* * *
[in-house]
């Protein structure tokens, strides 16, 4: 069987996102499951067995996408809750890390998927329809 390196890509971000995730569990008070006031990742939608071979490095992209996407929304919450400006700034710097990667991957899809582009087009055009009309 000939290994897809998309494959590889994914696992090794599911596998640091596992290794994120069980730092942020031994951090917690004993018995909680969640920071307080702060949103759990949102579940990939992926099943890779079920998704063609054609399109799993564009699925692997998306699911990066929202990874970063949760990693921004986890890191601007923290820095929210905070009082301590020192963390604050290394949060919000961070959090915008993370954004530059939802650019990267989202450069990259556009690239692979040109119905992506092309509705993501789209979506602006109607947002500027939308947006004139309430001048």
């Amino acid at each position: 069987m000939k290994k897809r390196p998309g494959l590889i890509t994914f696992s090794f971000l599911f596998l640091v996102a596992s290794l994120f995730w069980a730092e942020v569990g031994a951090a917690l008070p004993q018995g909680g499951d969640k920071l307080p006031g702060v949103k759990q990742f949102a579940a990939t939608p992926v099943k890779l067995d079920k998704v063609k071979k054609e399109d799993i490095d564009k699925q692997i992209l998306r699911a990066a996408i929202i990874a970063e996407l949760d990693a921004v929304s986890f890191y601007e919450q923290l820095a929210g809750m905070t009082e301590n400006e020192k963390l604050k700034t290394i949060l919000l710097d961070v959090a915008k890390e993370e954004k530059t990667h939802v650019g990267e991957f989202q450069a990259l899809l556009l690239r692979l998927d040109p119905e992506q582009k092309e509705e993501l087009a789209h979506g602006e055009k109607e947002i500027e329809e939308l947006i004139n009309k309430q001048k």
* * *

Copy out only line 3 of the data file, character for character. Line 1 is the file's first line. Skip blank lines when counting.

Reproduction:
């Amino acid at each position: 069987m000939k290994k897809r390196p998309g494959l590889i890509t994914f696992s090794f971000l599911f596998l640091v996102a596992s290794l994120f995730w069980a730092e942020v569990g031994a951090a917690l008070p004993q018995g909680g499951d969640k920071l307080p006031g702060v949103k759990q990742f949102a579940a990939t939608p992926v099943k890779l067995d079920k998704v063609k071979k054609e399109d799993i490095d564009k699925q692997i992209l998306r699911a990066a996408i929202i990874a970063e996407l949760d990693a921004v929304s986890f890191y601007e919450q923290l820095a929210g809750m905070t009082e301590n400006e020192k963390l604050k700034t290394i949060l919000l710097d961070v959090a915008k890390e993370e954004k530059t990667h939802v650019g990267e991957f989202q450069a990259l899809l556009l690239r692979l998927d040109p119905e992506q582009k092309e509705e993501l087009a789209h979506g602006e055009k109607e947002i500027e329809e939308l947006i004139n009309k309430q001048k």